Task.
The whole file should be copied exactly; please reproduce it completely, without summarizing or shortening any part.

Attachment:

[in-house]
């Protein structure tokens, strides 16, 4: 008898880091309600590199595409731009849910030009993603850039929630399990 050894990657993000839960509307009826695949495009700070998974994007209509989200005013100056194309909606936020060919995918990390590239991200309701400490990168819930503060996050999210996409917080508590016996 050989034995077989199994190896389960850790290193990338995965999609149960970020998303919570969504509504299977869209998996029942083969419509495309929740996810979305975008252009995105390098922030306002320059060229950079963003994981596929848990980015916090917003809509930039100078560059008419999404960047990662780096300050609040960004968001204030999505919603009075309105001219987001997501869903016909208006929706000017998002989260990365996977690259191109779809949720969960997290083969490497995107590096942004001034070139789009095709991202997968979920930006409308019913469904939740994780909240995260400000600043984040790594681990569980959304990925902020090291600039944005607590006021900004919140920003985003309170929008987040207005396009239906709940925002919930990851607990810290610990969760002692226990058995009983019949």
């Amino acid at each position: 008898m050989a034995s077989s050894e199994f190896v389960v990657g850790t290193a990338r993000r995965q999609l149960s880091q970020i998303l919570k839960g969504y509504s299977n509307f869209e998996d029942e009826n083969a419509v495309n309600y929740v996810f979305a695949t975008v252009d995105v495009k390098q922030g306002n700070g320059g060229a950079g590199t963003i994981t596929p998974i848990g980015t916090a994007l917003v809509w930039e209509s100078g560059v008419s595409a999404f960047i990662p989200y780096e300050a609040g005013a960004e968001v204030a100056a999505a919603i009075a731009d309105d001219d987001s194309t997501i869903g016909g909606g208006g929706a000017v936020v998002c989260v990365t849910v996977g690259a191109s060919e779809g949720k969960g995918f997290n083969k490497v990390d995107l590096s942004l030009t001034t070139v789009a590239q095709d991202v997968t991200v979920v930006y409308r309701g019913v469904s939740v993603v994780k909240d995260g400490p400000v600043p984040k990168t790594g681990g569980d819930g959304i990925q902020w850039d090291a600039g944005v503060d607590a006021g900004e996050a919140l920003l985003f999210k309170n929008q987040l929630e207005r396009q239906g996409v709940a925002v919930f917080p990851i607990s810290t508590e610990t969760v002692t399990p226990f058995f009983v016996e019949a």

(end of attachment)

[in-house]
């Protein structure tokens, strides 16, 4: 008898880091309600590199595409731009849910030009993603850039929630399990 050894990657993000839960509307009826695949495009700070998974994007209509989200005013100056194309909606936020060919995918990390590239991200309701400490990168819930503060996050999210996409917080508590016996 050989034995077989199994190896389960850790290193990338995965999609149960970020998303919570969504509504299977869209998996029942083969419509495309929740996810979305975008252009995105390098922030306002320059060229950079963003994981596929848990980015916090917003809509930039100078560059008419999404960047990662780096300050609040960004968001204030999505919603009075309105001219987001997501869903016909208006929706000017998002989260990365996977690259191109779809949720969960997290083969490497995107590096942004001034070139789009095709991202997968979920930006409308019913469904939740994780909240995260400000600043984040790594681990569980959304990925902020090291600039944005607590006021900004919140920003985003309170929008987040207005396009239906709940925002919930990851607990810290610990969760002692226990058995009983019949």
């Amino acid at each position: 008898m050989a034995s077989s050894e199994f190896v389960v990657g850790t290193a990338r993000r995965q999609l149960s880091q970020i998303l919570k839960g969504y509504s299977n509307f869209e998996d029942e009826n083969a419509v495309n309600y929740v996810f979305a695949t975008v252009d995105v495009k390098q922030g306002n700070g320059g060229a950079g590199t963003i994981t596929p998974i848990g980015t916090a994007l917003v809509w930039e209509s100078g560059v008419s595409a999404f960047i990662p989200y780096e300050a609040g005013a960004e968001v204030a100056a999505a919603i009075a731009d309105d001219d987001s194309t997501i869903g016909g909606g208006g929706a000017v936020v998002c989260v990365t849910v996977g690259a191109s060919e779809g949720k969960g995918f997290n083969k490497v990390d995107l590096s942004l030009t001034t070139v789009a590239q095709d991202v997968t991200v979920v930006y409308r309701g019913v469904s939740v993603v994780k909240d995260g400490p400000v600043p984040k990168t790594g681990g569980d819930g959304i990925q902020w850039d090291a600039g944005v503060d607590a006021g900004e996050a919140l920003l985003f999210k309170n929008q987040l929630e207005r396009q239906g996409v709940a925002v919930f917080p990851i607990s810290t508590e610990t969760v002692t399990p226990f058995f009983v016996e019949a």